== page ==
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Meiji Restoration: Definition & Timeline

Instructor: Christopher Muscato

Chris has a master's degree in history and teaches at the University of Northern Colorado.

Japan as we know it today can largely trace its origins to a specific era in its history. In this lesson, we'll talk about the Meiji Restoration and see how it changed Japan.

The Meiji Restoration (1868-1912)

The Japanese emperor belongs to the oldest unbroken line of hereditary monarchs in the world, which is pretty cool. However, the amount of power the emperor actually had across the years changed dramatically. One emperor to see a substantial amount of change during his reign was Emperor Meiji (r.1867-1912). Under Emperor Meiji and his advisors, the traditional systems of power that had overshadowed the emperor were toppled, and Japan entered a new era of industrialization, modernization, and yes, restoration.

Emperor Meiji
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Background

In the 19th century, Japan's emperor had very little influence or control of any kind. All political power was realistically held by the shogun, a warlord, military advisor, and de facto ruler of Japan. At the time, the shogun belonged to the powerful Tokugawa family, so we call this period the Tokugawa shogunate.

In 1853, Commodore Matthew Perry used America's superior naval weapons to force the shogun to let Japanese merchants trade with American ships, thus giving Western powers lots of control over the Japanese economy. To the various feudal lords of Japan, the shogun became seen as a weak figure, incapable of protecting Japan from foreigners. Two provincial leaders took this especially seriously: Kido Takayoshi and Saigo Takamori. Together, they formed the Satsuma-Choshu Alliance, dedicated to removing the shogun from power and restoring the rightful place of Emperor Komei. However, when Komei died in 1867, their loyalty passed onto his son, Emperor Meiji. Soon, the pressure from the Satsuma-Chosu Alliance, supported by several groups of samurai and court officials, forced the resignation of the shogun, effectively ending the Tokugawa shogunate in November of 1867. A series of battles between the former shogun's forces and those of the alliance confirmed the end of the era.

Kido Takayoshi
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The Charter Oath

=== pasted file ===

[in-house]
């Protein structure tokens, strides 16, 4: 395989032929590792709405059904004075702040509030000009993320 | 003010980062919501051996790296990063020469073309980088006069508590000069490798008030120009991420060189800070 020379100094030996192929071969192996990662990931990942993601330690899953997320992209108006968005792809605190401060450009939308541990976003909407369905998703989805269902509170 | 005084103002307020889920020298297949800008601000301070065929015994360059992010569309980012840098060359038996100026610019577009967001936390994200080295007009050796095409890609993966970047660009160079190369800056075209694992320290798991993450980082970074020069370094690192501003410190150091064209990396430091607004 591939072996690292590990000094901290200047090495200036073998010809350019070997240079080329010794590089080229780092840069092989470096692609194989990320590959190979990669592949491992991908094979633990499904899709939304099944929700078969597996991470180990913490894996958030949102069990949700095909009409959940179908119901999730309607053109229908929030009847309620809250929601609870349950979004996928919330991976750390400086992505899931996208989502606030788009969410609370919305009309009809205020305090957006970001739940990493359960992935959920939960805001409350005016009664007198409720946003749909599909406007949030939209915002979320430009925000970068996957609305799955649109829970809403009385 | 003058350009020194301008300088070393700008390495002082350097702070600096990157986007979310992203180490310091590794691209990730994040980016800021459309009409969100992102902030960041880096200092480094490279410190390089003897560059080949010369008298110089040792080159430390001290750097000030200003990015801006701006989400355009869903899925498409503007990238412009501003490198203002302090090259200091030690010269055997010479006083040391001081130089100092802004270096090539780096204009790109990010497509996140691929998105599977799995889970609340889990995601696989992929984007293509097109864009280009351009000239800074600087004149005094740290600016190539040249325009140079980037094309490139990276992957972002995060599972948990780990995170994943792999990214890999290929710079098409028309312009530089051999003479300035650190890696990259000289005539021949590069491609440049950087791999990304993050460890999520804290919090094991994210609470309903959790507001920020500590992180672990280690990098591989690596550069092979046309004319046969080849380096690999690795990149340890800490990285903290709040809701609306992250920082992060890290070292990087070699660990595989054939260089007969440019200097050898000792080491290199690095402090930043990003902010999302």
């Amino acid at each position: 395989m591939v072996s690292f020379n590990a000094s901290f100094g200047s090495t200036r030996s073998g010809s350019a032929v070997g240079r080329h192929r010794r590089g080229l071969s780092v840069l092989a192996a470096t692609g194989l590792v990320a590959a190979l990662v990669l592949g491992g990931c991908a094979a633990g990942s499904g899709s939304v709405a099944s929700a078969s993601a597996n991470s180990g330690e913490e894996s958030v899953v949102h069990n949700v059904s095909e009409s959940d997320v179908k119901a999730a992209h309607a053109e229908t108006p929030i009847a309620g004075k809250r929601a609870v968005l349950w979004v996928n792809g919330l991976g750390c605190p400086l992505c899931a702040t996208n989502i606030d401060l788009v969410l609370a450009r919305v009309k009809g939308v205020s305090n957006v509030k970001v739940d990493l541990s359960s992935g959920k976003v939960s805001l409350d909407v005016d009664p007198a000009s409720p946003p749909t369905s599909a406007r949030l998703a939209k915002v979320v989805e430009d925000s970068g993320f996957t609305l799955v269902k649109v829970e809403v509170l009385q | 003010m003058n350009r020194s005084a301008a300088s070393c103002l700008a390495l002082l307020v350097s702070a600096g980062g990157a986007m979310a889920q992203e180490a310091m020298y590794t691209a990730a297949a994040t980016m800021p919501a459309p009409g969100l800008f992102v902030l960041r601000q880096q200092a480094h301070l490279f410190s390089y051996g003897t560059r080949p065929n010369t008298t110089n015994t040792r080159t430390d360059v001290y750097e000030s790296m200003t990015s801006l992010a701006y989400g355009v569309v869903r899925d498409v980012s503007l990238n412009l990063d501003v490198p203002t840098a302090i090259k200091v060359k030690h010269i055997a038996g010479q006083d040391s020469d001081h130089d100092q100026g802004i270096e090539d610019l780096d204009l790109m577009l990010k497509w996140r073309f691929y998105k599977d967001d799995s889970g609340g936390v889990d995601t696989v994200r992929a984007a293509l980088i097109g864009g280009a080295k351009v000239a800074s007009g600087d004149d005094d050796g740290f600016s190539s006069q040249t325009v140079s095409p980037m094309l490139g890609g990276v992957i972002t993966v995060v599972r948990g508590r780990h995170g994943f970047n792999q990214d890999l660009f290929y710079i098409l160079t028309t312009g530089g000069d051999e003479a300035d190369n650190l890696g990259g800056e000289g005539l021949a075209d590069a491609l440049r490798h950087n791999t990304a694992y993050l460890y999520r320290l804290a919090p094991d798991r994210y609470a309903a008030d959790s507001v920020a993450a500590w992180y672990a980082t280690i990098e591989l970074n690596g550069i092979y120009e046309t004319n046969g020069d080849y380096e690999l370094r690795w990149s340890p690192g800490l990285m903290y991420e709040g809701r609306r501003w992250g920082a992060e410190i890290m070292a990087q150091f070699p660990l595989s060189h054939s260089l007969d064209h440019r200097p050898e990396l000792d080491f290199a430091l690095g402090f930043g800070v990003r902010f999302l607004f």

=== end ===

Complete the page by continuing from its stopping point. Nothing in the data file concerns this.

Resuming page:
Emperor Meiji came into power with the goal of restoring imperial authority and, even more importantly, modernizing and industrializing Japan so that it could compete economically and militarily with Europe and the United States. The plan for a new, modernized Japan was outlined in the Charter Oath, issued by Emperor Meiji in 1868. The Charter Oath effectively dissolved Japan's traditional feudal structure and removed class restrictions barring peasants from determining their own professions. The goal was to give them the chance to move to Japan's cities, which Meiji planned on turning into major industrial centers.

Implementing the Charter Oath

The Charter Oath is generally seen as the formal start of the Meiji Restoration, the period of nationalism and modernization corresponding to Meiji's reign. Even before the Tokugawa Shogunate, the Japanese emperor was more of a cultural figure than a political one, so Emperor Meiji himself would only marginally be in charge of these changes. Instead, most of Japan's modernization and industrialization procedures would be carried out by the leading members of the Satsuma-Choshu Alliance, which had helped end the Tokugawa Shogunate. These men would become the new de facto leaders of Japan, supported enthusiastically by Emperor Meiji.

In practical terms, the first focus of the Meiji Restoration was economic reform. The government consolidated national debts, thus ending the feudal systems of tax payment and effectively ending the samurai as an independently wealthy class. This opened up Japan to new economic systems, but implementing them would be expensive. While the government attempted to control many industries, they soon had to turn them over to private families who put their wealth into industrializing individual sectors of the economy. This program, called the zaibatsu system, helped Japanese industries grow rapidly in size and scale, encouraged the development of industrial infrastructure across Japan, and introduced a capitalist-style market economy to the nation. The zaibatsu is also the origin of some of Japan's most powerful private corporations, such as Mitsubishi.

Other developments came in the form of the military. Japan realized that its military could not stand up to the industrialized forces of the West, and so great efforts were made to develop technologically modern weapons and military techniques. This came together very quickly, and the world was shocked when Japan invaded Korea in 1894 and rapidly defeated China for control of Taiwan. In 1904, Japan declared war on Russia over the fate of Korea, and again hastily won that war by 1905. Japan established firm control over Korea, marking its rise as a true empire in the Western sense of that word.

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